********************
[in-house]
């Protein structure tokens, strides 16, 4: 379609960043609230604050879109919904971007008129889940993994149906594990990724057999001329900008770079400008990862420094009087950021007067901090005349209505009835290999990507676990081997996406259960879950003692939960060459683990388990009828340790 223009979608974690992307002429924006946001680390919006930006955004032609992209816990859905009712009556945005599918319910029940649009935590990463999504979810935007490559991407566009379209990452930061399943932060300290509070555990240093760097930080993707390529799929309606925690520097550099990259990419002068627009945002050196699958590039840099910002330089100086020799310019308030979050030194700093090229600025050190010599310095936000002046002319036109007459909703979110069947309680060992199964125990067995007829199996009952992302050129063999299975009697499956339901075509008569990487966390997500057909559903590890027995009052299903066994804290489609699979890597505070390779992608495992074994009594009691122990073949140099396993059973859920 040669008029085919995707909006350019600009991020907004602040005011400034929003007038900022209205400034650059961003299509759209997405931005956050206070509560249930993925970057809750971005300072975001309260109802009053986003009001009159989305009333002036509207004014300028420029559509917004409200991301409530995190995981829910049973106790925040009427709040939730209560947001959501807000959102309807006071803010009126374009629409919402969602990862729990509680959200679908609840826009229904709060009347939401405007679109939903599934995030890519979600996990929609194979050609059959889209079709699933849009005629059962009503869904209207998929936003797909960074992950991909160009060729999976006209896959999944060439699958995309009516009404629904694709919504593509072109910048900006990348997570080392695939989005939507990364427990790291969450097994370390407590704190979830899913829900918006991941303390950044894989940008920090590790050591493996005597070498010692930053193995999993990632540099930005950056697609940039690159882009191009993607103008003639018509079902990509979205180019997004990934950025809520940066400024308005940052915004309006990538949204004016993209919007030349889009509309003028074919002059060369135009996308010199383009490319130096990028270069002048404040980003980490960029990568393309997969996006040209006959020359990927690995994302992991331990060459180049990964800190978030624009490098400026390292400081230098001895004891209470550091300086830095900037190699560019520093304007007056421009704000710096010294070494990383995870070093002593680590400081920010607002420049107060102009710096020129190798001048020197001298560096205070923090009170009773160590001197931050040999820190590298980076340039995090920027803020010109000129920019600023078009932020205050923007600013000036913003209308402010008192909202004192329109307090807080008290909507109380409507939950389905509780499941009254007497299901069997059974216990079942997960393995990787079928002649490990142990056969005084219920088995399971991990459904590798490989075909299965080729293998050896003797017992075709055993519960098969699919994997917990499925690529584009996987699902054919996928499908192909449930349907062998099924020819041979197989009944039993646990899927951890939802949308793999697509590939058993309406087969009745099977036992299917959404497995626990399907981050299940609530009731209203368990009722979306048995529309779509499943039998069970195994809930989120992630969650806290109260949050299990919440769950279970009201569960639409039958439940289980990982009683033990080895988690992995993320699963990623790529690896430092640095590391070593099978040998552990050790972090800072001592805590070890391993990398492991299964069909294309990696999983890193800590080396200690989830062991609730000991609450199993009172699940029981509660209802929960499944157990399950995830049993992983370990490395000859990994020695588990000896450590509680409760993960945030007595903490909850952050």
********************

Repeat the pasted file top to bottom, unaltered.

[in-house]
């Protein structure tokens, strides 16, 4: 379609960043609230604050879109919904971007008129889940993994149906594990990724057999001329900008770079400008990862420094009087950021007067901090005349209505009835290999990507676990081997996406259960879950003692939960060459683990388990009828340790 223009979608974690992307002429924006946001680390919006930006955004032609992209816990859905009712009556945005599918319910029940649009935590990463999504979810935007490559991407566009379209990452930061399943932060300290509070555990240093760097930080993707390529799929309606925690520097550099990259990419002068627009945002050196699958590039840099910002330089100086020799310019308030979050030194700093090229600025050190010599310095936000002046002319036109007459909703979110069947309680060992199964125990067995007829199996009952992302050129063999299975009697499956339901075509008569990487966390997500057909559903590890027995009052299903066994804290489609699979890597505070390779992608495992074994009594009691122990073949140099396993059973859920 040669008029085919995707909006350019600009991020907004602040005011400034929003007038900022209205400034650059961003299509759209997405931005956050206070509560249930993925970057809750971005300072975001309260109802009053986003009001009159989305009333002036509207004014300028420029559509917004409200991301409530995190995981829910049973106790925040009427709040939730209560947001959501807000959102309807006071803010009126374009629409919402969602990862729990509680959200679908609840826009229904709060009347939401405007679109939903599934995030890519979600996990929609194979050609059959889209079709699933849009005629059962009503869904209207998929936003797909960074992950991909160009060729999976006209896959999944060439699958995309009516009404629904694709919504593509072109910048900006990348997570080392695939989005939507990364427990790291969450097994370390407590704190979830899913829900918006991941303390950044894989940008920090590790050591493996005597070498010692930053193995999993990632540099930005950056697609940039690159882009191009993607103008003639018509079902990509979205180019997004990934950025809520940066400024308005940052915004309006990538949204004016993209919007030349889009509309003028074919002059060369135009996308010199383009490319130096990028270069002048404040980003980490960029990568393309997969996006040209006959020359990927690995994302992991331990060459180049990964800190978030624009490098400026390292400081230098001895004891209470550091300086830095900037190699560019520093304007007056421009704000710096010294070494990383995870070093002593680590400081920010607002420049107060102009710096020129190798001048020197001298560096205070923090009170009773160590001197931050040999820190590298980076340039995090920027803020010109000129920019600023078009932020205050923007600013000036913003209308402010008192909202004192329109307090807080008290909507109380409507939950389905509780499941009254007497299901069997059974216990079942997960393995990787079928002649490990142990056969005084219920088995399971991990459904590798490989075909299965080729293998050896003797017992075709055993519960098969699919994997917990499925690529584009996987699902054919996928499908192909449930349907062998099924020819041979197989009944039993646990899927951890939802949308793999697509590939058993309406087969009745099977036992299917959404497995626990399907981050299940609530009731209203368990009722979306048995529309779509499943039998069970195994809930989120992630969650806290109260949050299990919440769950279970009201569960639409039958439940289980990982009683033990080895988690992995993320699963990623790529690896430092640095590391070593099978040998552990050790972090800072001592805590070890391993990398492991299964069909294309990696999983890193800590080396200690989830062991609730000991609450199993009172699940029981509660209802929960499944157990399950995830049993992983370990490395000859990994020695588990000896450590509680409760993960945030007595903490909850952050």